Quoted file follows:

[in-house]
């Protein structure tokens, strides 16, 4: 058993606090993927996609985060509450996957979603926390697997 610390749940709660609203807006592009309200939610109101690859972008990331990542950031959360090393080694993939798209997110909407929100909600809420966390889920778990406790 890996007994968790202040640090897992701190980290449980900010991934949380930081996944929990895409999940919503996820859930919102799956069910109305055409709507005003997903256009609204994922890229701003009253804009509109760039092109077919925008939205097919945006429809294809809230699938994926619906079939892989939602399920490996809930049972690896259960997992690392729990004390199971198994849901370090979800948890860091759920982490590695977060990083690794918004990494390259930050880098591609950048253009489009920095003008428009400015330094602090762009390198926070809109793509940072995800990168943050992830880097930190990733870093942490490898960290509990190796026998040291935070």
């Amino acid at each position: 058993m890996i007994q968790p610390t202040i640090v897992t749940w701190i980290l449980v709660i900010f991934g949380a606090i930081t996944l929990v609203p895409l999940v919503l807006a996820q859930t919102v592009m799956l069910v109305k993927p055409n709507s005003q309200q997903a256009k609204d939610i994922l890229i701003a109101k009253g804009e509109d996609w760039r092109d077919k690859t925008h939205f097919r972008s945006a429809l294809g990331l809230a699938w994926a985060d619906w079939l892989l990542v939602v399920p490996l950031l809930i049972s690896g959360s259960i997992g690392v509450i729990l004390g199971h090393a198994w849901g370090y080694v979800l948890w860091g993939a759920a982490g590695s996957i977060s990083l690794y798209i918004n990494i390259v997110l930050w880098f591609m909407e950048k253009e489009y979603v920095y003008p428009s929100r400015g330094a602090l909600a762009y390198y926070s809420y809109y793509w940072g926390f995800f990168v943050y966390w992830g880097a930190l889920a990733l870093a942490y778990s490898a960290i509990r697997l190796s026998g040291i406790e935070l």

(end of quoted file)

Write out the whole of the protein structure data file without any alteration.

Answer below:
[in-house]
């Protein structure tokens, strides 16, 4: 058993606090993927996609985060509450996957979603926390697997 610390749940709660609203807006592009309200939610109101690859972008990331990542950031959360090393080694993939798209997110909407929100909600809420966390889920778990406790 890996007994968790202040640090897992701190980290449980900010991934949380930081996944929990895409999940919503996820859930919102799956069910109305055409709507005003997903256009609204994922890229701003009253804009509109760039092109077919925008939205097919945006429809294809809230699938994926619906079939892989939602399920490996809930049972690896259960997992690392729990004390199971198994849901370090979800948890860091759920982490590695977060990083690794918004990494390259930050880098591609950048253009489009920095003008428009400015330094602090762009390198926070809109793509940072995800990168943050992830880097930190990733870093942490490898960290509990190796026998040291935070």
């Amino acid at each position: 058993m890996i007994q968790p610390t202040i640090v897992t749940w701190i980290l449980v709660i900010f991934g949380a606090i930081t996944l929990v609203p895409l999940v919503l807006a996820q859930t919102v592009m799956l069910v109305k993927p055409n709507s005003q309200q997903a256009k609204d939610i994922l890229i701003a109101k009253g804009e509109d996609w760039r092109d077919k690859t925008h939205f097919r972008s945006a429809l294809g990331l809230a699938w994926a985060d619906w079939l892989l990542v939602v399920p490996l950031l809930i049972s690896g959360s259960i997992g690392v509450i729990l004390g199971h090393a198994w849901g370090y080694v979800l948890w860091g993939a759920a982490g590695s996957i977060s990083l690794y798209i918004n990494i390259v997110l930050w880098f591609m909407e950048k253009e489009y979603v920095y003008p428009s929100r400015g330094a602090l909600a762009y390198y926070s809420y809109y793509w940072g926390f995800f990168v943050y966390w992830g880097a930190l889920a990733l870093a942490y778990s490898a960290i509990r697997l190796s026998g040291i406790e935070l």